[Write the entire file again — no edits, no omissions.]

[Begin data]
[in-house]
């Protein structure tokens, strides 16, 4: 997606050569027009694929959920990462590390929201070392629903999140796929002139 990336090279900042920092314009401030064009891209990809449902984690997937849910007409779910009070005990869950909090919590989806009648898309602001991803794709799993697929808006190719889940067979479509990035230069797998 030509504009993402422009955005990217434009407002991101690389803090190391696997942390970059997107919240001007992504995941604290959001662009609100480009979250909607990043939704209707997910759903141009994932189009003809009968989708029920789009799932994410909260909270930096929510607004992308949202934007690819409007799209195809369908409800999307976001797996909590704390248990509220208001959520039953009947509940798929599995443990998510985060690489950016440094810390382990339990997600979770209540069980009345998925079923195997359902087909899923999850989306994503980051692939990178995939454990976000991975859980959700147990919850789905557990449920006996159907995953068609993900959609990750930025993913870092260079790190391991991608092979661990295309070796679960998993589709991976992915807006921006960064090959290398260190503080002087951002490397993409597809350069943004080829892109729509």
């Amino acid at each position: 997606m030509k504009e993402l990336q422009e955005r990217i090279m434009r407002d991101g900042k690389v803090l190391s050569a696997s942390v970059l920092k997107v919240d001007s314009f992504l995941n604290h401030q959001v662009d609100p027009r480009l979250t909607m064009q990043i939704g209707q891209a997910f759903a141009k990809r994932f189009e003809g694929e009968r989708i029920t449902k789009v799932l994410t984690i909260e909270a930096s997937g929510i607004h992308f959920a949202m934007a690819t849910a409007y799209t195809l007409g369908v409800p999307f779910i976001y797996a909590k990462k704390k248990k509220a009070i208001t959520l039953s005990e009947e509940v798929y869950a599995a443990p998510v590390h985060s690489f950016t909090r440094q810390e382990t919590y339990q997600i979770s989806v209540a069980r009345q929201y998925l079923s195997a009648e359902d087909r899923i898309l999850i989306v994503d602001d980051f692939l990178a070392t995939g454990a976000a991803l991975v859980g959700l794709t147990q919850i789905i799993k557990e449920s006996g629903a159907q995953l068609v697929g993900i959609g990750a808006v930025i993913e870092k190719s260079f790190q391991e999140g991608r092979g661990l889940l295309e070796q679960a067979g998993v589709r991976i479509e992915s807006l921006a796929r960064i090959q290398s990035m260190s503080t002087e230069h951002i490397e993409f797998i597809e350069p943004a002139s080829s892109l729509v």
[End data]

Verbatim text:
[in-house]
């Protein structure tokens, strides 16, 4: 997606050569027009694929959920990462590390929201070392629903999140796929002139 990336090279900042920092314009401030064009891209990809449902984690997937849910007409779910009070005990869950909090919590989806009648898309602001991803794709799993697929808006190719889940067979479509990035230069797998 030509504009993402422009955005990217434009407002991101690389803090190391696997942390970059997107919240001007992504995941604290959001662009609100480009979250909607990043939704209707997910759903141009994932189009003809009968989708029920789009799932994410909260909270930096929510607004992308949202934007690819409007799209195809369908409800999307976001797996909590704390248990509220208001959520039953009947509940798929599995443990998510985060690489950016440094810390382990339990997600979770209540069980009345998925079923195997359902087909899923999850989306994503980051692939990178995939454990976000991975859980959700147990919850789905557990449920006996159907995953068609993900959609990750930025993913870092260079790190391991991608092979661990295309070796679960998993589709991976992915807006921006960064090959290398260190503080002087951002490397993409597809350069943004080829892109729509």
């Amino acid at each position: 997606m030509k504009e993402l990336q422009e955005r990217i090279m434009r407002d991101g900042k690389v803090l190391s050569a696997s942390v970059l920092k997107v919240d001007s314009f992504l995941n604290h401030q959001v662009d609100p027009r480009l979250t909607m064009q990043i939704g209707q891209a997910f759903a141009k990809r994932f189009e003809g694929e009968r989708i029920t449902k789009v799932l994410t984690i909260e909270a930096s997937g929510i607004h992308f959920a949202m934007a690819t849910a409007y799209t195809l007409g369908v409800p999307f779910i976001y797996a909590k990462k704390k248990k509220a009070i208001t959520l039953s005990e009947e509940v798929y869950a599995a443990p998510v590390h985060s690489f950016t909090r440094q810390e382990t919590y339990q997600i979770s989806v209540a069980r009345q929201y998925l079923s195997a009648e359902d087909r899923i898309l999850i989306v994503d602001d980051f692939l990178a070392t995939g454990a976000a991803l991975v859980g959700l794709t147990q919850i789905i799993k557990e449920s006996g629903a159907q995953l068609v697929g993900i959609g990750a808006v930025i993913e870092k190719s260079f790190q391991e999140g991608r092979g661990l889940l295309e070796q679960a067979g998993v589709r991976i479509e992915s807006l921006a796929r960064i090959q290398s990035m260190s503080t002087e230069h951002i490397e993409f797998i597809e350069p943004a002139s080829s892109l729509v």